Regarding my continuing criticism of Facebook, one MNB reader wrote:
Facebook was founded on the premise of rating girls looks at various universities. What would we expect the outcome of this business model to be? Social media has built its reputation on verbal / video assault on every move every person makes.
Facebook lives and dies but what it created.
What is amazing to me is that the Mark Zuckerberg portrayed so vividly in Aaron Sorkin's "The Social Network" seems more accurate with every passing day.
I expressed a certain skepticism last week that retailers will be able to make slower delivery a virtue in the eyes of consumers, prompting MNB reader Howard Schneider to write:
I share your skepticism about making slower delivery a virtue. But I have seen one current marketing message turning a negative into a positive: The leading Ford dealer here in Portland is addressing the shortage of vehicles in stock by telling – and incentivizing – potential buyers to order their Fords with colors and options they want, which obviously entails waiting some time for delivery. Some of us are old enough to remember when ordering a vehicle customized to your liking was a standard way to buy a car. Sometimes innovation requires looking to the past for inspiration.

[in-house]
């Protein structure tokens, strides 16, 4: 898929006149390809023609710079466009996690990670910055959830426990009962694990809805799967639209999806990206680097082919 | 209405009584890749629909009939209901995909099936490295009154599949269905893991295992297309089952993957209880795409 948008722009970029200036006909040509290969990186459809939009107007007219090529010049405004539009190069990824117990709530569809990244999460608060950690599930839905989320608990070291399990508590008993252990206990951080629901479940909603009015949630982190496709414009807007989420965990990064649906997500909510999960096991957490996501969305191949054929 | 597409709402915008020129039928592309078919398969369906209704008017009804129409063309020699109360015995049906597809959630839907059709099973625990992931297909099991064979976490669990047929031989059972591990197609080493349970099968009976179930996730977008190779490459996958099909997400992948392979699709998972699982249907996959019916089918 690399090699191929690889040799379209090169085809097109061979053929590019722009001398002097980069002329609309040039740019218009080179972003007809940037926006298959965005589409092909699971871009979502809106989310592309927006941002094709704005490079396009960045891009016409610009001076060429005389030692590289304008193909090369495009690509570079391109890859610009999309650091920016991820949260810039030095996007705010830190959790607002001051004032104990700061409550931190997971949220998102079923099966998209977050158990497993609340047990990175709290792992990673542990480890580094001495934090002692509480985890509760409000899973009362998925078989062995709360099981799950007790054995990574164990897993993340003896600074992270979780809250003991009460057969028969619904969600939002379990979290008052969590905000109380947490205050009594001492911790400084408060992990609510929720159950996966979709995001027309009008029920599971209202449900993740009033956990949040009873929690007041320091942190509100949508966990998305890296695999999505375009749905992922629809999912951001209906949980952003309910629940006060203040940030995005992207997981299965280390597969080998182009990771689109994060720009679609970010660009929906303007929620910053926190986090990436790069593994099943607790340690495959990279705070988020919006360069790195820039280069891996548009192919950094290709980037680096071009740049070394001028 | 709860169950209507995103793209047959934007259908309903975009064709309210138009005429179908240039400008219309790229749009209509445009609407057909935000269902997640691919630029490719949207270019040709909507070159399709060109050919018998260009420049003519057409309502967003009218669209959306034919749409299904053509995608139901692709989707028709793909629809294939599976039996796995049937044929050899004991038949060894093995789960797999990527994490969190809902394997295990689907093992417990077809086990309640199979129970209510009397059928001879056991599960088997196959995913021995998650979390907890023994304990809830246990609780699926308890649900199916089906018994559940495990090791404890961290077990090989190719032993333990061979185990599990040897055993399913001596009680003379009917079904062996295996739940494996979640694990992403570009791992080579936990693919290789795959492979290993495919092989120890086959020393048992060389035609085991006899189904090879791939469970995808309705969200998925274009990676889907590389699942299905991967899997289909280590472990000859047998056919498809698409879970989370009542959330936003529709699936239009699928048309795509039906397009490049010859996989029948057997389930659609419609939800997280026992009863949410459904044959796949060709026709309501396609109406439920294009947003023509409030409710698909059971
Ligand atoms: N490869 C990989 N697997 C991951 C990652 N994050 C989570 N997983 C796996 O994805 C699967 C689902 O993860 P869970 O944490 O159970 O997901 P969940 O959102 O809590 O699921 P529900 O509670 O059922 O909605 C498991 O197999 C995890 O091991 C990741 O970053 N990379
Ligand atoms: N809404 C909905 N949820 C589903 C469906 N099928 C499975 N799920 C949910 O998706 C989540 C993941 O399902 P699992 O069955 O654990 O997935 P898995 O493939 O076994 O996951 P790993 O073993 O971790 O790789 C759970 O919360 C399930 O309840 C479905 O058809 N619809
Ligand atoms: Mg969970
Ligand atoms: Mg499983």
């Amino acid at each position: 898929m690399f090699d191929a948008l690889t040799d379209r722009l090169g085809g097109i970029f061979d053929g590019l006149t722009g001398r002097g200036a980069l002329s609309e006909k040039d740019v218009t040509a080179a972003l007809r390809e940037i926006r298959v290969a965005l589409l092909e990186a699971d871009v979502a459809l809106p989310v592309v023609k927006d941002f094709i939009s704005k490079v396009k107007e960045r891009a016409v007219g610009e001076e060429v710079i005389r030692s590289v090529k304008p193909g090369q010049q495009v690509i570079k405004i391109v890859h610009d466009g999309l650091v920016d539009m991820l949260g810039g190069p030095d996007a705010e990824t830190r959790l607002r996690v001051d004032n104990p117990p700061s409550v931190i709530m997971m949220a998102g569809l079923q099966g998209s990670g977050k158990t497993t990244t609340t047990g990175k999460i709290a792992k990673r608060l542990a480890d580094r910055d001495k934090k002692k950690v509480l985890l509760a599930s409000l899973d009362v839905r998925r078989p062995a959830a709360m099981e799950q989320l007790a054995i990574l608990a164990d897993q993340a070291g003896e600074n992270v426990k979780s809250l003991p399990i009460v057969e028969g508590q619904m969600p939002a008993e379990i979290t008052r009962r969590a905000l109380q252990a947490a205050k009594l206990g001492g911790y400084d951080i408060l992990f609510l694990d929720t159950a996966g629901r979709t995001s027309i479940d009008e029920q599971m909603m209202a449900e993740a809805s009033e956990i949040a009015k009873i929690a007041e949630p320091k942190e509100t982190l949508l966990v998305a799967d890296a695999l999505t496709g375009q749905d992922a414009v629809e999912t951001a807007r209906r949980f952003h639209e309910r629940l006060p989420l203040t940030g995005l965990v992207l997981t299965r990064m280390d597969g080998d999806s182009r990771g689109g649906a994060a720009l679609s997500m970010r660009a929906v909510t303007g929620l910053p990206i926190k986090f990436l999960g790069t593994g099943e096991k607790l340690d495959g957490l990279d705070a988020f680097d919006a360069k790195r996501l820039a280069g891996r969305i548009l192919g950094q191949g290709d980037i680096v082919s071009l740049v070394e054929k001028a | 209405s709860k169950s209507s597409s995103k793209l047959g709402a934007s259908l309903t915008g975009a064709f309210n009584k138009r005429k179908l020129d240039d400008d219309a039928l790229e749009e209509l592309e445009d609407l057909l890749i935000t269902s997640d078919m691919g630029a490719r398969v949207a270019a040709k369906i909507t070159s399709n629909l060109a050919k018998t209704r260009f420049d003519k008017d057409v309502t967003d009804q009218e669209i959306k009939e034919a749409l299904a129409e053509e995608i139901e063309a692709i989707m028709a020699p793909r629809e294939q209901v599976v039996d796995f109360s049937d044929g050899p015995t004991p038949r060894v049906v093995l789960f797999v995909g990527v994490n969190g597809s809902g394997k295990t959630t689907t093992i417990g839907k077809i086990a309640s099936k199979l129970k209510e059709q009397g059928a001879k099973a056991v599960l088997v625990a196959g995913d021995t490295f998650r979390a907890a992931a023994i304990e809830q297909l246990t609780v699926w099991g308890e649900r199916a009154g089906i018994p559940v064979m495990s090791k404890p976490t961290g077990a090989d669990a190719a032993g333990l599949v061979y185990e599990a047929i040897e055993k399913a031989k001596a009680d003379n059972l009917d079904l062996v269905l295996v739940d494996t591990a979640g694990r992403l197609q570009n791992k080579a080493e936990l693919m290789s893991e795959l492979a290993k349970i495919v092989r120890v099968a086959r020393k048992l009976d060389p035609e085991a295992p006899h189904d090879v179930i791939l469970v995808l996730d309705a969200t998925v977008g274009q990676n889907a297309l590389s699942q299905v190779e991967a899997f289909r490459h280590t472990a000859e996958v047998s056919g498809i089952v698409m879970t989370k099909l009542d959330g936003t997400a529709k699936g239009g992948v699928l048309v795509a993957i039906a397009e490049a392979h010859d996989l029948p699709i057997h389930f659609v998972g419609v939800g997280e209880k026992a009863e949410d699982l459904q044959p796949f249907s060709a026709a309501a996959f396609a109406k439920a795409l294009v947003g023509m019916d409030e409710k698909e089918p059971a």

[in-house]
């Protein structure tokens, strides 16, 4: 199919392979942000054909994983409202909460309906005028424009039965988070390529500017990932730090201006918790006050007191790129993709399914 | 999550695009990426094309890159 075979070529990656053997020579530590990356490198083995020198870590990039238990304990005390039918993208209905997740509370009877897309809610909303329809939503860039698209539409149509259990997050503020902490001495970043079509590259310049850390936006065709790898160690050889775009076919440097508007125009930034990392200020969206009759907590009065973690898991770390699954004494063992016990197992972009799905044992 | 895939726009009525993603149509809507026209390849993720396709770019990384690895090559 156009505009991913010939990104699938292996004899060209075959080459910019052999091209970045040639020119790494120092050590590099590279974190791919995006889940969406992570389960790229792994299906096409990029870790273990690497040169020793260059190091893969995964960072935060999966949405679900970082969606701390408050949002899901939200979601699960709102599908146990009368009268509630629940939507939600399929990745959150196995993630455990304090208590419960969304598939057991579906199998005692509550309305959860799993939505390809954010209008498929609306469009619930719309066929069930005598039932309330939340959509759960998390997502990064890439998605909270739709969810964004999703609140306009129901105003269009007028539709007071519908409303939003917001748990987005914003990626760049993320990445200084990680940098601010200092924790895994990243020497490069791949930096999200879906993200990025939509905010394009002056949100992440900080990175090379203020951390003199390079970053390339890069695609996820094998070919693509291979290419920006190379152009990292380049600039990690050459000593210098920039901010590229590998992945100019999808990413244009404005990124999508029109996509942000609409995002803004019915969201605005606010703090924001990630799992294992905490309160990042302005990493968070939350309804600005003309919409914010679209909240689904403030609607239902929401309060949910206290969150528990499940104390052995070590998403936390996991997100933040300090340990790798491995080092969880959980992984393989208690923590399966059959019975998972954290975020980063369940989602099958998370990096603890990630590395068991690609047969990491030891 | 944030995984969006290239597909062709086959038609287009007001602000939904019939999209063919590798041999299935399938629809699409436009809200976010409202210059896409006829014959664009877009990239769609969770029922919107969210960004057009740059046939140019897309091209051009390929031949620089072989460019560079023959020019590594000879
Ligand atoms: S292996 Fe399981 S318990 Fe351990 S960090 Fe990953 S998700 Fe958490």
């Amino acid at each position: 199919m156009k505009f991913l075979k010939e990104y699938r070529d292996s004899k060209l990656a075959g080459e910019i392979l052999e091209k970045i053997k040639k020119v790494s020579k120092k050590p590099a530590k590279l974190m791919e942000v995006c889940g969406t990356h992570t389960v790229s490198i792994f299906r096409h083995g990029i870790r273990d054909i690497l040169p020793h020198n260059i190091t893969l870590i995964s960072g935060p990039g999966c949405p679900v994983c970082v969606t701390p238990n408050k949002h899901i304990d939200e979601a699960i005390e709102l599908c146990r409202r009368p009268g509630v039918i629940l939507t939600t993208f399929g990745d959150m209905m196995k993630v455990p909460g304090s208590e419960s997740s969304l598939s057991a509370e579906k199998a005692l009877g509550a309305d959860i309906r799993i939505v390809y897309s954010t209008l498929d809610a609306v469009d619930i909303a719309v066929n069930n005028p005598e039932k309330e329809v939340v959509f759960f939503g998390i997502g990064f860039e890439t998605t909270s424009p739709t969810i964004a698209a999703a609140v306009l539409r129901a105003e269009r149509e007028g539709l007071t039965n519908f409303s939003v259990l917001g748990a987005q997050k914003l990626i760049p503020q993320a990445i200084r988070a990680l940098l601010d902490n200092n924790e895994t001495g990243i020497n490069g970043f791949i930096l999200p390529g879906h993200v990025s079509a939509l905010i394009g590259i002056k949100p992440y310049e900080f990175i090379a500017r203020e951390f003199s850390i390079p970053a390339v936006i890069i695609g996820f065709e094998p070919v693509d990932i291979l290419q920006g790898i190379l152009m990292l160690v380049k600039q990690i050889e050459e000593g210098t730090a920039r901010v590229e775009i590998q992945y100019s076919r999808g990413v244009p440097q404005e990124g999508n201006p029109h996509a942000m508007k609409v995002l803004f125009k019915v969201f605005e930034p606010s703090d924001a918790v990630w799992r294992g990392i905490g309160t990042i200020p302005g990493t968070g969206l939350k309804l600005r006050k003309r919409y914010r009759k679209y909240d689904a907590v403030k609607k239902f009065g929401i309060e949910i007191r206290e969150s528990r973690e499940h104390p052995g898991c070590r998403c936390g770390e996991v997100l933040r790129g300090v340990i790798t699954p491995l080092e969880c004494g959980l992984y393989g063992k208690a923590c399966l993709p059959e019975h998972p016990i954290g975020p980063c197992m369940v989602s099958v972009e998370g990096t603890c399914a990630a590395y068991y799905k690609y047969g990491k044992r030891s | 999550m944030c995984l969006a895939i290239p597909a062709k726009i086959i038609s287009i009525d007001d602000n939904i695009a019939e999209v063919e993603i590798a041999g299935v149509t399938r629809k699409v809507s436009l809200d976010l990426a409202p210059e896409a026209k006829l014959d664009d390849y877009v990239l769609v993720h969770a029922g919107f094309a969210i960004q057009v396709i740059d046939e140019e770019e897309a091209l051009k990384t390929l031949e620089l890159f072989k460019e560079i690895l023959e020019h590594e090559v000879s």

In response to our story about unionization efforts by Amazon employees in New York, one MNB reader wrote:
Unions add nothing but cost into a system. See auto workers, Teachers, construction, government workers, truckers, on and on. The unions say they want more for their members but in reality, it cost jobs, increases costs of finished products, and in a lot of instances allows for inferior workers to stay on the job because they know the firing process is heavily weighted in favor of the employee. In Amazon’s instance, I am sure that the union has promised many benefits, let’s see what the workers really get for the dues they will be paying, and how quickly Amazon will move to automate further which will cost additional jobs.
I disagree with the "unions add nothing." I've never belonged to a union, but I recognize that union membership was highly beneficial to my father and my wife. My daughter now belongs to one, and we'll have to see how that plays out …
There are plenty of places in which unions have protected workers who have been exploited. Have there been times when they've been counter-productive? Sure. No argument there. Can unions add greater costs into systems? Sure, especially if those costs are related to wages and benefits … but that's not necessarily a bad thing, especially in companies where employees are treated like costs, not assets.
I just disagree with the absolute nature of your statement.